Mr. Snippy Waiter returns to Hawk’s table, and for some reason he’s brought the ketchup in a bucket of ice. Maybe he’s trying to be patronizing or something. You know how snippy waiters can be when they’re dealing with condiments.
As Hawk pours it on, he makes a passing mention of how the ketchup in prison tasted terrible. He winces at his obvious error in letting this info slip out on the first date, but Anna doesn’t seem too bothered by it.
In fact, she says, it excites her, since she kind of has “a thing for sinners.” Once again, Andie MacDowell is the least sexy woman I’ve ever seen on camera, delivering her lines with all the passion and heat of a dying jellyfish. Something tells me another young actress, any other actress, could have played this role and improved the film immensely. Alas, we are stuck with this dull piece of driftwood.
Let’s jump ahead to her apartment, shall we? Hawk is getting his shirtless, greased back rubbed by Anna. She sees a hawk tattoo on his shoulder, which inevitably leads to Hawk explaining how he got his name. See, “hawk” is a slang term for the cold wind that blows in the wintertime, and he lived near the Hudson River, so… Hudson Hawk.
I get the second part, but what does cold winter wind have to do with this guy? Wouldn’t it have been better if people called him “Hawk” for his ability to, I don’t know, fly in and out of buildings? Ah, but that would have made sense, and we can’t have that.
This is obviously the big seduction scene, and what would a seduction scene be without a little kissy-kissy? Hawk goes up to bat for the second time, and is just about to get some sizzling lip-to-cheek action, but… Anna runs to the other side of the room. Ooh, strike two. She claims it’s “been a long time for [her],” and Hawk says it’s been a long time for him, too. Well, yeah. That’s for sure.
He walks over to Anna, goes in for yet another kiss, and whispers, “I’m not sure if I remember how to kiss girls… not that I ever kissed guys.” What kind of a line is that? Would any woman fall for that? Well, I guess Anna would, as they proceed to make out.
The spit-swapping is put on hold when one of those glowing Jesus figurines starts blinking. An alarm sounds and we hear the panicked voice of the Cardinal. Anna says that the Vatican has just been robbed.
She trots across the room, and in what has to be one of the stagiest bits of blocking ever, she just so happens to knock Hudson’s backpack to the ground so the Codex can neatly fall out. If the priceless artifact you just stole, and the person who’s supposed to keep said artifact safe were in the same room, wouldn’t you be a just a wee bit more cautious? Along the lines of, say, zipping up the bag you put it in? I’d like to think I would.
Anna is, of course, thoroughly upset over this development, as well as shocked by how easily Hawk stole the Codex. Look, lady; Stop acting as if the Vatican is some impenetrable fortress. Hawk literally snuck himself in by hiding in an unsealed cardboard box, for the love of God! Your security stinks!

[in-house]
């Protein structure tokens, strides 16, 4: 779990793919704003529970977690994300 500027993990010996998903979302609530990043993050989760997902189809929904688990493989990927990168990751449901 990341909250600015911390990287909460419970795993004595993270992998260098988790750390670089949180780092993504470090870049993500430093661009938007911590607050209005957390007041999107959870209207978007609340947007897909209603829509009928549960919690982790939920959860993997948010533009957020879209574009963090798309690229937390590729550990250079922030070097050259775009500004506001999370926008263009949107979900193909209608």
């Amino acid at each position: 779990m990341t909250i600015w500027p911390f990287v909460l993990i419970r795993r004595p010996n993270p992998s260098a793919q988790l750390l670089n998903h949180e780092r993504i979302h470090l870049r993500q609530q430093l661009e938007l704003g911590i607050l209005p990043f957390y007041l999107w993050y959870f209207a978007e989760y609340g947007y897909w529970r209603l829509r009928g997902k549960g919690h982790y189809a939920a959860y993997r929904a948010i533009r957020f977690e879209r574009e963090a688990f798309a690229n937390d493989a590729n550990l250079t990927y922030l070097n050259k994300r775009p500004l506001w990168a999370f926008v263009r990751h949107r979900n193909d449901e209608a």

Outside the apartment building, the Candy Bar Brigade is sitting impatiently in a car. It’s a tiny convertible, and Butterfinger can barely fit in the back seat, ha ha. Almond Joy wonders what’s taking so long, prompting Butterfinger to ask, and I swear on my mother’s grave this is the exact quote…
Um… um… What?!? How in the world did anyone consider that line appropriate or funny? It’s just repulsive! Nothing could possibly be more offensively out of left field. Writing this kind of dialogue and actually putting it on film should be an offense punishable by a good old-fashioned Korean caning.
This stomach-churning line is met with eye rolling from the other Candy Bar agents, who tell Butterfinger to read Green Eggs and Ham so he’ll shut up. Yeah, because the threat of rape is hilarious when it’s coming from a childlike dummy, right?
Back inside Anna’s apartment (this has been the longest fifteen minutes of my life, by the way [Why does everybody keep saying that? —Albert]), Anna hands Hawk a cappuccino as she explains how she’s been tracking the Mayflowers for some time now. She was under orders not to reveal that the horse statue was a fake, in case any of you attentive readers were wondering why she declared it authentic back at the auction.
Hawk absorbs this information, and then takes a sip of the cappuccino. And as it turns out, it’s been drugged by the wily Anna, and Hawk collapses to the floor. And thus continues the wacky misfortunes of Hudson Hawk on his endless quest for a cappuccino. Actually, he did get to sip the cappuccino this time around, but since it was drugged, I guess it doesn’t count.
Just then, the Candy Bar Brigade immediately makes a big entrance, breaking the door down. Anna asks them why they didn’t tell her back at the restaurant that the Codex had been stolen, and then she demands to see Kaplan.
Wait… am I done? Holy crap, I’m done! Have fun with the rest of this movie, suckers! I’m gonna go wash my memories of this movie right out of my brain.